Student Blawg – PAT-DOWNS and BODY SCANS, ARE THEY REALLY NECESSARY?

By An Anonymous Student

In October of this year TSA was able to implement the new pat-downs or body scans.  Not everyone will need to do these.  There is much criticism over these new pat-downs and body scans and that is due to people feeling like their privacy is being invaded.  Not to mention, the delay associated with the search is making lines at the airport much longer then they have typically been.

I know we all can agree that we want it to be safe for us to travel by plane, but at what cost?  It wasn’t an easy decision for TSA to make in changing how they do their security checks; they had to get approval all the way up to the white house and give reasons for the change.  A lot of people seem to think that pat-downs are going above and beyond a reasonable search.  Some people feel as if they have been assaulted.

TSA already uses a method called profiling;  “behavioral and country-of-origin profiling” to be exact. This method is how they determine whom to subject to secondary screenings.  The pat-downs really only occur about 1 in every 100 passengers.  Usually, pat-downs would be done when someone refuses to go through the body scan.  They also occur randomly, or if the airport doesn’t have a scan machine.

No one is exempt from these new security checks, including kids and elderly.  Subjecting children to pat down searches raises concern to some that their children are being touched on parts of their body that they have never been touched before.  Critics argue, on the other hand, that it’s just as easy to use a child to bring a bomb on a plane as it is an adult.  One has to wonder if they are doing these new security checks on your body, then what more are they doing with your bags.

Advocates argue that while these new security measures may seem like they are taking away our rights to privacy, they are here for the point of making our country safer. You don’t hear much if any about bombs being smuggled in on a person traveling from the U.S. to another country.  The reason for this is because their security is so high there and the punishment is so harsh that it detours people from even trying.

So, what can we make of all this?  Well, it may be as simple as more people resorting to other ways we use to travel — car, train or even bus.  Leaving airlines with no ticket holders can lead airlines bankrupted and many would loose their jobs. But that is unlikely. Efficiency and speed dictate the airlines will be here to stay, and with it the enhanced invasions. Security has it’s price in one way or another.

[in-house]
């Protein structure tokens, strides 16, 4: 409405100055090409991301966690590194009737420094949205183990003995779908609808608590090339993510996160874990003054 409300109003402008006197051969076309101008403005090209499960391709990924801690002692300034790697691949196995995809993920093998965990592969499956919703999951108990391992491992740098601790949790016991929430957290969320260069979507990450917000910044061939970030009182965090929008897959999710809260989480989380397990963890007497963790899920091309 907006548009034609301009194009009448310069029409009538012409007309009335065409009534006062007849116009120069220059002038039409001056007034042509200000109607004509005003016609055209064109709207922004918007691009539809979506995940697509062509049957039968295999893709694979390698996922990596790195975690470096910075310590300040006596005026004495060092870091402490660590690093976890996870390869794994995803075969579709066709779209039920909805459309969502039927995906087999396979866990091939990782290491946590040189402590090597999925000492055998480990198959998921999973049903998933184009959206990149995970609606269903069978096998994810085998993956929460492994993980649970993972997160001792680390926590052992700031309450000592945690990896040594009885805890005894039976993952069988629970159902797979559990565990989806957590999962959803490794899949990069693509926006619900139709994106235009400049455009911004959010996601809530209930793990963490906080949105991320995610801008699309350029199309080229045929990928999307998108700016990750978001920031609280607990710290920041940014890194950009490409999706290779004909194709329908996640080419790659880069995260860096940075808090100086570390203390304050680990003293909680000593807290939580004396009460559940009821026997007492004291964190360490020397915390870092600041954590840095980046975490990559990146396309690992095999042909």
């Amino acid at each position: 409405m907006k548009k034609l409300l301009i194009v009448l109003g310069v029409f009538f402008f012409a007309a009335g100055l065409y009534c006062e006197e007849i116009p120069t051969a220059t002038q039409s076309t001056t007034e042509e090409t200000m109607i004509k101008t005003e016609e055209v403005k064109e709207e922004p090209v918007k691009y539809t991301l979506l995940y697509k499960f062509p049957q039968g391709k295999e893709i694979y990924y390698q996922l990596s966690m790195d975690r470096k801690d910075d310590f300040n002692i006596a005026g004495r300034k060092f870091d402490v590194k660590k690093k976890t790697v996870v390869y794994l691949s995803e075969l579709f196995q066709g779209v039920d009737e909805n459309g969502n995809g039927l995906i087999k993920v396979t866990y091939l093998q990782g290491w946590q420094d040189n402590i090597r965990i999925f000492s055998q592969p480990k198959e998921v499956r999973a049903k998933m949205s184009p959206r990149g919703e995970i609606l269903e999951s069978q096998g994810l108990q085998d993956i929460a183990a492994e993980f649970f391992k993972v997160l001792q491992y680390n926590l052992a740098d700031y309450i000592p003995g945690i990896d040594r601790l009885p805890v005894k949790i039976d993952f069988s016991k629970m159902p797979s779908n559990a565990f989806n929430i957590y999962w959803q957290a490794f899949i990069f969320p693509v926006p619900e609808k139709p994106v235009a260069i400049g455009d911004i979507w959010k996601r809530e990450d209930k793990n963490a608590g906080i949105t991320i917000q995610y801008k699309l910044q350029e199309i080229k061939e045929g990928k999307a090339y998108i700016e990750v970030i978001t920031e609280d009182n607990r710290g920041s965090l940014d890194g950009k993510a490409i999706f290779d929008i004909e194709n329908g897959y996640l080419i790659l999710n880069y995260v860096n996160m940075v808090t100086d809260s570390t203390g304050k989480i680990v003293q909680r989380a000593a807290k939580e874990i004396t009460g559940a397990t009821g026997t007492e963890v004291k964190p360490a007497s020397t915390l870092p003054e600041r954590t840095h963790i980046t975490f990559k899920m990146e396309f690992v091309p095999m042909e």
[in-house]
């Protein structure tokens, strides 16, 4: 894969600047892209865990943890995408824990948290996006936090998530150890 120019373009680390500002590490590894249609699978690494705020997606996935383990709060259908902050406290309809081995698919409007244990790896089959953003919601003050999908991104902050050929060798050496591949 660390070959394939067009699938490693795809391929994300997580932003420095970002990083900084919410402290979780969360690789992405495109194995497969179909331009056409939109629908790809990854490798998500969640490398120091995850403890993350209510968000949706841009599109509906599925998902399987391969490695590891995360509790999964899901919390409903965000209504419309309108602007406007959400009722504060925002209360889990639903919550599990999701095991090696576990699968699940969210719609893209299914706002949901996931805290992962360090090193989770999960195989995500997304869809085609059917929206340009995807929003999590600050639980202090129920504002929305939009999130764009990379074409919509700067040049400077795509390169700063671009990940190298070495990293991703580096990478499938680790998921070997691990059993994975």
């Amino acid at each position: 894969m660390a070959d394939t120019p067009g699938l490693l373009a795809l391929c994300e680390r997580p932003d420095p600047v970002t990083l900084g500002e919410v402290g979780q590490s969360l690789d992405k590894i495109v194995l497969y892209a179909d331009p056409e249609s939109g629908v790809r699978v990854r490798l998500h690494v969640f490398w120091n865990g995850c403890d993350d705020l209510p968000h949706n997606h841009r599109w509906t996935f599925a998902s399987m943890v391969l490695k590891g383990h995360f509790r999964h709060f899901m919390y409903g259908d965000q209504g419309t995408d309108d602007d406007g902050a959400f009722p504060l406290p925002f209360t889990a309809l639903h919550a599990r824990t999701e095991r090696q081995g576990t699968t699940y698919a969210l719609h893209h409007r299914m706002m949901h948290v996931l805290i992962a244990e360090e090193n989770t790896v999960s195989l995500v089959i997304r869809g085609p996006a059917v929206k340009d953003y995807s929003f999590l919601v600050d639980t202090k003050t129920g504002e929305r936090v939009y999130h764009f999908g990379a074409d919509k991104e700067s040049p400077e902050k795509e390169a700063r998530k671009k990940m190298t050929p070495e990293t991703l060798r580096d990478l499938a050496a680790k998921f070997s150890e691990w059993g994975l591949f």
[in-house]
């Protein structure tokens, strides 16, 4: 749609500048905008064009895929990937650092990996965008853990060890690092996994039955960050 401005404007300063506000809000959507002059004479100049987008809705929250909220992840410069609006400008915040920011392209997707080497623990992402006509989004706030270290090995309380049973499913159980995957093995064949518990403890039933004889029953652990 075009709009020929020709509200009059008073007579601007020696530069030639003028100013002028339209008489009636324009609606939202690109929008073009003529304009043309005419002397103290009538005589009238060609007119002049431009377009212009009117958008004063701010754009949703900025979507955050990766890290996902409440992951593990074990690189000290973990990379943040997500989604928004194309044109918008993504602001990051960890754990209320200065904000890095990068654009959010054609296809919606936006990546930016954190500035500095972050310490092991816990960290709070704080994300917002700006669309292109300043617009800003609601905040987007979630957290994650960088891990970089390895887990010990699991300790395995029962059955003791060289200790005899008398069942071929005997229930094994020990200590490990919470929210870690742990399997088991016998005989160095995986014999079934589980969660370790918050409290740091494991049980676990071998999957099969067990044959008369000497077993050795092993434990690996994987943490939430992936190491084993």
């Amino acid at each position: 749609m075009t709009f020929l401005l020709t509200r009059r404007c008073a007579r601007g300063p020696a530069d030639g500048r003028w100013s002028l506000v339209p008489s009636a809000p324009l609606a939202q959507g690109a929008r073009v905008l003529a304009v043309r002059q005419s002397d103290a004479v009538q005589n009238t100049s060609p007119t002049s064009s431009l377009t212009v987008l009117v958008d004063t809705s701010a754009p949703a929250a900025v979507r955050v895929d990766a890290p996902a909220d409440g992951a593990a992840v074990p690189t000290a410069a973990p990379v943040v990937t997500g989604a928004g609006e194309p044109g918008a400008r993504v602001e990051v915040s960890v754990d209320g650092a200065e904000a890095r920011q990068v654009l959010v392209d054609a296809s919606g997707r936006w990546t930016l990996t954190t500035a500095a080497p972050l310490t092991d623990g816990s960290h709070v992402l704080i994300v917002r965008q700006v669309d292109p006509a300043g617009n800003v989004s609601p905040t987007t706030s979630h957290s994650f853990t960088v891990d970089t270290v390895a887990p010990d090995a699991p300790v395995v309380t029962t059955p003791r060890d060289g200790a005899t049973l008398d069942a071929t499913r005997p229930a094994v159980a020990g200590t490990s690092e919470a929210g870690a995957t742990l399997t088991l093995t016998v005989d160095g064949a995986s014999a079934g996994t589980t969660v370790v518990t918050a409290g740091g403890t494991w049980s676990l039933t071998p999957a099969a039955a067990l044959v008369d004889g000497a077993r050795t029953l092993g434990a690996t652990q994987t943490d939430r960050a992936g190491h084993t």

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Comments:

  1. Your article is as useless as can be. And you just told us that the TSA is the best way for a child to be touched where he/she has never been touched before.

    Some sick thinking. This security is unnecessary. Just howm many “terrorists” have the TSA “caught”?

    Comment by Erik on November 30, 2010 at 6:59 pm

  2. I understand that having a stranger grope you publicly in the name of safety can be a bit uncomfortable. However, I fail to see what actual legal right it violates. There really isnt an ammendment that protects our right to go wherever we want regardless of necessary security measures. I can see how a select few may feel that it violates their religious beliefs. Several have complained that their religion forbids the physical contact between a female and an unrelated male. By forcing a woman who believes this to be interrogated in such a way could prove to be in conflict with their religious views. However, the first ammendment guarantees our right to worship freely. It does not specify where and how this particular right is guaranteed. Many argue that the right only refers to worship within your own home. I am not sure I agree with that, but the wording is a tad vague.

    I think this comes down to common sense more than anything else. If the governemt is going to guarantee our rights to speak, worship, and act freely then there are logically going to be sacarfices associated with protecting those freedoms. I am not saying that this power may not be abused in the wrong hands all in the name of national security. However, we hold the government responsible to protect our constitutionaly given rights and sometimes that comes at a price. I personally would rather be a little inconvienced at the airport and be safe. I think the most important part here is to make sure that in cases the power granted in the name of national security is held in check so that it is not abused.
    Jenny

    Comment by jennifer hellner on December 1, 2010 at 7:07 am

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